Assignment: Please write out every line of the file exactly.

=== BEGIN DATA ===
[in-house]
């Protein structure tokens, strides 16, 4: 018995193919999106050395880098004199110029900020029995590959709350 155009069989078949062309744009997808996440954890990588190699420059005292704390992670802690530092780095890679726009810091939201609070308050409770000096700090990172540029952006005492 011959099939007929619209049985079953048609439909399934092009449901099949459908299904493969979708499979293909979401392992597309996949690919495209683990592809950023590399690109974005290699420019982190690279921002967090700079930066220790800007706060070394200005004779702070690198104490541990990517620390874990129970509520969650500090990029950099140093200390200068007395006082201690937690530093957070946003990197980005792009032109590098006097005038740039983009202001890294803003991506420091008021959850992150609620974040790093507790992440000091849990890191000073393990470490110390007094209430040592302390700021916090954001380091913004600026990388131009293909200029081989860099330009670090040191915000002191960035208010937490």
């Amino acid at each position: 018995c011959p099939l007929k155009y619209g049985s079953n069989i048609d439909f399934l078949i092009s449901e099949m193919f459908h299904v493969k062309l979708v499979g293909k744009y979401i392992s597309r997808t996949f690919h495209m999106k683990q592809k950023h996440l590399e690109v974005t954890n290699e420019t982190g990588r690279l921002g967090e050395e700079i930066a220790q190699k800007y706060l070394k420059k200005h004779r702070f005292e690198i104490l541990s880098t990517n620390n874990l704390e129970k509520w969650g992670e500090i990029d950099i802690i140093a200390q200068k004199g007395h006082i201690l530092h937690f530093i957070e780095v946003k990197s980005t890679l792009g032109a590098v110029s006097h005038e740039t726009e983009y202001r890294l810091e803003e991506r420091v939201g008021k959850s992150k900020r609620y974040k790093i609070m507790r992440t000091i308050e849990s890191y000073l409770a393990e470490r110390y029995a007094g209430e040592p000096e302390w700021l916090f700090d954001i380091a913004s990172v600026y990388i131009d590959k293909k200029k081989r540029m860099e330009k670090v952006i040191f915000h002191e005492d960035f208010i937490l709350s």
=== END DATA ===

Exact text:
[in-house]
């Protein structure tokens, strides 16, 4: 018995193919999106050395880098004199110029900020029995590959709350 155009069989078949062309744009997808996440954890990588190699420059005292704390992670802690530092780095890679726009810091939201609070308050409770000096700090990172540029952006005492 011959099939007929619209049985079953048609439909399934092009449901099949459908299904493969979708499979293909979401392992597309996949690919495209683990592809950023590399690109974005290699420019982190690279921002967090700079930066220790800007706060070394200005004779702070690198104490541990990517620390874990129970509520969650500090990029950099140093200390200068007395006082201690937690530093957070946003990197980005792009032109590098006097005038740039983009202001890294803003991506420091008021959850992150609620974040790093507790992440000091849990890191000073393990470490110390007094209430040592302390700021916090954001380091913004600026990388131009293909200029081989860099330009670090040191915000002191960035208010937490």
């Amino acid at each position: 018995c011959p099939l007929k155009y619209g049985s079953n069989i048609d439909f399934l078949i092009s449901e099949m193919f459908h299904v493969k062309l979708v499979g293909k744009y979401i392992s597309r997808t996949f690919h495209m999106k683990q592809k950023h996440l590399e690109v974005t954890n290699e420019t982190g990588r690279l921002g967090e050395e700079i930066a220790q190699k800007y706060l070394k420059k200005h004779r702070f005292e690198i104490l541990s880098t990517n620390n874990l704390e129970k509520w969650g992670e500090i990029d950099i802690i140093a200390q200068k004199g007395h006082i201690l530092h937690f530093i957070e780095v946003k990197s980005t890679l792009g032109a590098v110029s006097h005038e740039t726009e983009y202001r890294l810091e803003e991506r420091v939201g008021k959850s992150k900020r609620y974040k790093i609070m507790r992440t000091i308050e849990s890191y000073l409770a393990e470490r110390y029995a007094g209430e040592p000096e302390w700021l916090f700090d954001i380091a913004s990172v600026y990388i131009d590959k293909k200029k081989r540029m860099e330009k670090v952006i040191f915000h002191e005492d960035f208010i937490l709350s």